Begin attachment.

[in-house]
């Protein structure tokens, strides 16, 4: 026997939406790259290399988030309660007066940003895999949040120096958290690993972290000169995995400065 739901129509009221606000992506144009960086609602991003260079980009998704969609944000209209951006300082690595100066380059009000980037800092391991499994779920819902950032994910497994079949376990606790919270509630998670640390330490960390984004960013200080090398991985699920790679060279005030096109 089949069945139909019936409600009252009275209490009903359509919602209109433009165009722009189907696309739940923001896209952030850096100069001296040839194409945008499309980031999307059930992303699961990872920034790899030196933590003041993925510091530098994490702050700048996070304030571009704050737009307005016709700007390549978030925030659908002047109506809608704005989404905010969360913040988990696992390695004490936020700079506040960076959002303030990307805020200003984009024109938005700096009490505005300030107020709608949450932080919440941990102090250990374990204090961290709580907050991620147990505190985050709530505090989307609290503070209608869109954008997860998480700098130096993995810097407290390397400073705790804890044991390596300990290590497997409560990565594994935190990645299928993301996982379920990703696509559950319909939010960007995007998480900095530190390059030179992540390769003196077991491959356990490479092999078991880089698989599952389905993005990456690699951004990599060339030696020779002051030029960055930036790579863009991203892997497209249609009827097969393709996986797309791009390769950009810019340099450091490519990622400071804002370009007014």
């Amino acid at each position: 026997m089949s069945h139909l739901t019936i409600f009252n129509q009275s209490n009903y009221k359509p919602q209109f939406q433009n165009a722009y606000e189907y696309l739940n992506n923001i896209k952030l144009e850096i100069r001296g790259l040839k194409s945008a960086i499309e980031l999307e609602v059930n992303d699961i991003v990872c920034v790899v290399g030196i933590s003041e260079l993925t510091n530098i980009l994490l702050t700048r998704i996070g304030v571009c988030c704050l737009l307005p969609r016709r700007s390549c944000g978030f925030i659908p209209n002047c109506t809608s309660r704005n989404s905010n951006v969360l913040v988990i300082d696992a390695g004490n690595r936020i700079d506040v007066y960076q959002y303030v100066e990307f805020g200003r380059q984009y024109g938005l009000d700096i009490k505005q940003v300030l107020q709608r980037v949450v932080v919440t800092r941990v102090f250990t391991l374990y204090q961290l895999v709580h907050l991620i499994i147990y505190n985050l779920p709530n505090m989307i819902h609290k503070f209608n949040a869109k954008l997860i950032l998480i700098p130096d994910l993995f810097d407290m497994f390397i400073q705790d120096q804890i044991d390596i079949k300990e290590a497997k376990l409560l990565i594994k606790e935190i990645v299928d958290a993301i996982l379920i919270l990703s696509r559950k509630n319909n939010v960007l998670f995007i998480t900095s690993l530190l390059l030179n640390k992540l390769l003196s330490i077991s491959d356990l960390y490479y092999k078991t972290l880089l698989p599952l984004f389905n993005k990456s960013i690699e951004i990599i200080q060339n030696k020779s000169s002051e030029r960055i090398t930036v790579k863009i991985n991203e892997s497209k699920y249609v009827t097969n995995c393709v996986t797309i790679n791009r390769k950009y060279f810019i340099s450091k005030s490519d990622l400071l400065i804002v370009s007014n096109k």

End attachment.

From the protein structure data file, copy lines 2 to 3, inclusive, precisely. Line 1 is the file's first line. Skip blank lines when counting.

């Protein structure tokens, strides 16, 4: 026997939406790259290399988030309660007066940003895999949040120096958290690993972290000169995995400065 739901129509009221606000992506144009960086609602991003260079980009998704969609944000209209951006300082690595100066380059009000980037800092391991499994779920819902950032994910497994079949376990606790919270509630998670640390330490960390984004960013200080090398991985699920790679060279005030096109 089949069945139909019936409600009252009275209490009903359509919602209109433009165009722009189907696309739940923001896209952030850096100069001296040839194409945008499309980031999307059930992303699961990872920034790899030196933590003041993925510091530098994490702050700048996070304030571009704050737009307005016709700007390549978030925030659908002047109506809608704005989404905010969360913040988990696992390695004490936020700079506040960076959002303030990307805020200003984009024109938005700096009490505005300030107020709608949450932080919440941990102090250990374990204090961290709580907050991620147990505190985050709530505090989307609290503070209608869109954008997860998480700098130096993995810097407290390397400073705790804890044991390596300990290590497997409560990565594994935190990645299928993301996982379920990703696509559950319909939010960007995007998480900095530190390059030179992540390769003196077991491959356990490479092999078991880089698989599952389905993005990456690699951004990599060339030696020779002051030029960055930036790579863009991203892997497209249609009827097969393709996986797309791009390769950009810019340099450091490519990622400071804002370009007014």
């Amino acid at each position: 026997m089949s069945h139909l739901t019936i409600f009252n129509q009275s209490n009903y009221k359509p919602q209109f939406q433009n165009a722009y606000e189907y696309l739940n992506n923001i896209k952030l144009e850096i100069r001296g790259l040839k194409s945008a960086i499309e980031l999307e609602v059930n992303d699961i991003v990872c920034v790899v290399g030196i933590s003041e260079l993925t510091n530098i980009l994490l702050t700048r998704i996070g304030v571009c988030c704050l737009l307005p969609r016709r700007s390549c944000g978030f925030i659908p209209n002047c109506t809608s309660r704005n989404s905010n951006v969360l913040v988990i300082d696992a390695g004490n690595r936020i700079d506040v007066y960076q959002y303030v100066e990307f805020g200003r380059q984009y024109g938005l009000d700096i009490k505005q940003v300030l107020q709608r980037v949450v932080v919440t800092r941990v102090f250990t391991l374990y204090q961290l895999v709580h907050l991620i499994i147990y505190n985050l779920p709530n505090m989307i819902h609290k503070f209608n949040a869109k954008l997860i950032l998480i700098p130096d994910l993995f810097d407290m497994f390397i400073q705790d120096q804890i044991d390596i079949k300990e290590a497997k376990l409560l990565i594994k606790e935190i990645v299928d958290a993301i996982l379920i919270l990703s696509r559950k509630n319909n939010v960007l998670f995007i998480t900095s690993l530190l390059l030179n640390k992540l390769l003196s330490i077991s491959d356990l960390y490479y092999k078991t972290l880089l698989p599952l984004f389905n993005k990456s960013i690699e951004i990599i200080q060339n030696k020779s000169s002051e030029r960055i090398t930036v790579k863009i991985n991203e892997s497209k699920y249609v009827t097969n995995c393709v996986t797309i790679n791009r390769k950009y060279f810019i340099s450091k005030s490519d990622l400071l400065i804002v370009s007014n096109k």